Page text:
• KNOWLEDGE MANAGEABILITY   10 The way we know things is not the way we report we know things. We know more than we can say, and we say more than we can write. In each of these principles we see dimensions of knowledge that everyone is familiar with and yet pose challenges to management’s traditional comfort zone. The degree to which we can manage different types of knowledge depends on the degree to which we can structure, measure, and manage people and systems. The degree to which knowledge is not manageable depends on the extent to which it lies in those dimensions that tend toward intangible and ephemeral states. Snowden states that while tacit knowledge was useful in the past it is becoming problematic and there is a pressing need to recognize the importance of both narrative and concrete knowledge. The living nature of human knowing requires learning communities that can act as critical infrastructure for the transfer of concrete knowledge through storytelling, imitation, and mentoring. Equally important, is the realization that people and what they know also define and are defined by their narratives. 2.2 Knowledge and Work We now move beyond individual knowledge to consider how people perform knowledge work. We use the evolution of knowledge management as a framework for understanding knowledge work. In just two decades, knowledge management has evolved through three generations – from assets through sharing, to collaboration (Anklam, 2007; Dixon, 2010). The first generation focused on creating, acquiring, and preserving explicit knowledge because of its amenability to structure and control – the contemporary management paradigm. In fact, elements of managing explicit knowledge objects date back to the Library of Alexandria – 2,500 years ago. We can generally manage explicit knowledge in a structured way – much like data and information. Although there are variations in processes, methods, and particularly outcomes of use, all forms of explicit knowledge must be captured, organized, preserved, and made accessible. Differences arise in the methods used to execute these functions. As knowledge management invented itself, a few themes emerged. Leonard (1995) stated: “To manage knowledge assets, we need not merely to identify them but to understand them – in depth – in all their complexity: where they exist, how they grow or atrophy, how manager’s actions affect their visibility” (p. xii). Stewart (1997) observed: “The purpose of knowledge management systems - be they corporate universities, staff experts, or knowledge databases isn’t to heap up knowledge for its own sake, but for the sake of knowledge workers” (p. 139). Nonaka (1998) stated: “In an economy where the only certainty is uncertainty, the one sure source of lasting competitive advantage is knowledge” (p. 22). Drucker (1999) concluded: “The most important... contribution of management in the 20th Century was the fifty-fold increase in the productivity of the manual worker in manufacturing. The most important contribution management needs to make in the 21st Century is a similar increase in the productivity of knowledge work and the knowledge worker” (p. 135). The second generation emphasized sharing, integrating, and using tacit knowledge. This is clearly different from managing data and information, as it involves discovering expertise and supporting social interaction. We can promote and support the exchange of tacit knowledge, for example with a directory of expertise or communities of practice, but we cannot manage it in the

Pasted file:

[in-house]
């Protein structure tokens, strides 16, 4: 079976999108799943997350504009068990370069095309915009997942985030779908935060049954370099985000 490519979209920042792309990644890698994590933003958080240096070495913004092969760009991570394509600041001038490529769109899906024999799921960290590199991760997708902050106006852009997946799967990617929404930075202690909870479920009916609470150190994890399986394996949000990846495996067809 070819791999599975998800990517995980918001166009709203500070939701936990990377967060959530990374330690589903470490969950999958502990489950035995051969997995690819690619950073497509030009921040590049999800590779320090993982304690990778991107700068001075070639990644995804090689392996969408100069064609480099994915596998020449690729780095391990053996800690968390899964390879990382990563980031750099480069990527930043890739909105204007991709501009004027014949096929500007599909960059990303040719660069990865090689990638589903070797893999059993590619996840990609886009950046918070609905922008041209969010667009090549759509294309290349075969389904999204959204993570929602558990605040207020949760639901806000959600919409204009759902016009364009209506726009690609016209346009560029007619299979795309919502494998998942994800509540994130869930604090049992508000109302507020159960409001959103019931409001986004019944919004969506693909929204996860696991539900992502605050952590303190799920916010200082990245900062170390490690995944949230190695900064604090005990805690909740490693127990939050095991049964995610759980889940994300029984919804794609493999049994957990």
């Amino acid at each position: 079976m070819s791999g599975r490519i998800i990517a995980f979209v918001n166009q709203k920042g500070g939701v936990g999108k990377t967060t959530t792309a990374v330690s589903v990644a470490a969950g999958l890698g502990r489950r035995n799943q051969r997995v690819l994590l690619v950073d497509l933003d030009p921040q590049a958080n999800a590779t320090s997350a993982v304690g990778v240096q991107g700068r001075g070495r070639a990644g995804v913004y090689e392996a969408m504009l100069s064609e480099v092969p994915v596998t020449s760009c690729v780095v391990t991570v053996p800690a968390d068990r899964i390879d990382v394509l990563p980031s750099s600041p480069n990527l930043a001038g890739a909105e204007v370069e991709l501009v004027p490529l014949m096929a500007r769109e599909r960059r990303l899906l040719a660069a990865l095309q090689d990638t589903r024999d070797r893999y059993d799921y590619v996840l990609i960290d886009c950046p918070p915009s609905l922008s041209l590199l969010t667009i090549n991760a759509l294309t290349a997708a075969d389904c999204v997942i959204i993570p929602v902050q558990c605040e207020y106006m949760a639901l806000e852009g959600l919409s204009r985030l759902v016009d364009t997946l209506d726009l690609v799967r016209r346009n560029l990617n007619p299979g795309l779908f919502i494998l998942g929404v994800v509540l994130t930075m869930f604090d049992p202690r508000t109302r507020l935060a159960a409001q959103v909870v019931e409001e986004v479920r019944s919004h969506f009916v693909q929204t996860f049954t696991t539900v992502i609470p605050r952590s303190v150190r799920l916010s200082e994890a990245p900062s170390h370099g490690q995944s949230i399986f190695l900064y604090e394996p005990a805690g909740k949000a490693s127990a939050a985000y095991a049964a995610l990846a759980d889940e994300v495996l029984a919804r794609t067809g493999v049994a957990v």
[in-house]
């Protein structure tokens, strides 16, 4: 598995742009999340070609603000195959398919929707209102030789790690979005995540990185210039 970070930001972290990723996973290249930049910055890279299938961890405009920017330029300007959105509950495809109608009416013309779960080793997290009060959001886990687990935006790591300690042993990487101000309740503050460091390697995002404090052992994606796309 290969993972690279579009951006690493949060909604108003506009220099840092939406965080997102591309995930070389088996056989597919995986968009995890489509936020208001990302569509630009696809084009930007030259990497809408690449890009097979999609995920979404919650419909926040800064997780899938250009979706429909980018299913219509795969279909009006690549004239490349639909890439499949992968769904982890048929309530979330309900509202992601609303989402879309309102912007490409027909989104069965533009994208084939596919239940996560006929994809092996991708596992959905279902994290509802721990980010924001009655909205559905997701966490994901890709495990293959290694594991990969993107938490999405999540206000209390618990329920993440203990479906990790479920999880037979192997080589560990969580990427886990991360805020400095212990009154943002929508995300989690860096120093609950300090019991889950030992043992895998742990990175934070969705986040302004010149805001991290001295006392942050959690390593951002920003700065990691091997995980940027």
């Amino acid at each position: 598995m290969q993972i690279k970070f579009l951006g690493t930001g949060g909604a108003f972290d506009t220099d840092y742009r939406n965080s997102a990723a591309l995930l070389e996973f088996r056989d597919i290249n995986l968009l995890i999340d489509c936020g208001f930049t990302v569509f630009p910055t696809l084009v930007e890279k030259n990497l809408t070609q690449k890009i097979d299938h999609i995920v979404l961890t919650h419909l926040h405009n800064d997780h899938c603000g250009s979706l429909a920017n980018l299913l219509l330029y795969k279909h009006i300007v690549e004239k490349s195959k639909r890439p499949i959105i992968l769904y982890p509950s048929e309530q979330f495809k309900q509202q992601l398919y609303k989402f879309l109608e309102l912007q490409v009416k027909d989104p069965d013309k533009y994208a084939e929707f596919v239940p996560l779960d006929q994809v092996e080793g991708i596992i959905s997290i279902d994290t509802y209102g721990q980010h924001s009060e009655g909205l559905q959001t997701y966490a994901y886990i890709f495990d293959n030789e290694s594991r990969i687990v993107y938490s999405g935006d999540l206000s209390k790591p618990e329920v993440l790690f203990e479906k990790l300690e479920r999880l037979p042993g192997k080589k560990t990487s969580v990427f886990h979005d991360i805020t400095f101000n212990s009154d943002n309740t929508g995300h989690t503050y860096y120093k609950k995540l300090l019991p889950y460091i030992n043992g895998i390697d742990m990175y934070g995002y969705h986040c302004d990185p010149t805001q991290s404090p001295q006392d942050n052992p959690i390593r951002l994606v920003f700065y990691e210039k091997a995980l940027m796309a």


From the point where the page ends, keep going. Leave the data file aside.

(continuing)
• KNOWLEDGE MANAGEABILITY 11 same structured sense as explicit knowledge assets. It is important to understand, however, that as tacit knowledge is captured and made explicit, systems and processes must be in place to structure and manage it, or it will be lost. For those aspects of tacit knowledge that cannot be made explicit, we must manage social and relational opportunities to transfer such knowledge and pass it on from person to person or from individual to group through sharing or communities. O’Dell and Grayson (1998) observed that sharing is about people, not technology: “Knowledge management does not rely on technology to make processes more efficient. It relies on recognizing the knowledge resident in people’s minds, using technology to facilitate its sharing, not replace its human origins” (p. 10). Horibe (1999) noted that incentives are essential to sharing: “Because sharing is always voluntary, the challenge is to create an environment in which people both want to share what they know and make use of what others know (p. 11). Saint-Onge and Armstrong (2004) portrayed sharing from a learning perspective: “An organization’s intangible assets are made of capabilities and relationships that are built through the exchange of knowledge... Knowledge exchange serves as the basis for accelerating learning and systematically developing individual and organizational capabilities” (p. 38). Buckman described a competitive view: “In a knowledge-driven marketplace, knowledge sharing – the pooling of tacit knowledge and understanding from mind to mind across a whole organization – is what separates the leaders from the also-rans” (p. 31). A third generation of knowledge management is evolving – using conversations, collaboration, and synergy within communities and networks to create, share, and make emergent knowledge accessible. Social interactions can be formal or informal and are largely based on culture. They may be semi-permanent or form and dissolve on an ‘as-needed’ basis. They encourage and facilitate the creation and use of emergent knowledge. The search for a scientific “home run” or “viral” growth in a network succeeds more often in learning organizations that create a diverse environment that is more likely to capture emerging trends and changes. Organizations that don’t support conversation, collaboration, and communities have difficulty capturing and leveraging the emergent knowledge generated in this chaotic knowledge space. Management must focus on architectures of participation, cultural conventions, and organizational incentives that encourage meaningful social interaction. Elroy (2003) notes: “Communities or groups...engage in a process of knowledge making and evaluation. Each member brings his or her “knowledge claims” to the table, and together they are scrutinized, discussed, modified, and refined. New knowledge is shaped in this way, and out of this process comes community-made knowledge claims of a highly refined and tested form” (p. 96). Allee (2003) states: “The traditional view regards each enterprise as a lone competitor, scrambling for a niche in its business ecosystem. Now we are beginning to regard every enterprise as a node in complex interdependent value networks, where success comes through collaboration, cooperation, and creating a business environment where everybody can be successful, including competitors” (p. 71). Tapscott and Williams (2006) observe: “The new promise of collaboration is that with peer production we will harness human skill, ingenuity, and intelligence more efficiently and effectively than anything we have witnessed previously” (p.18).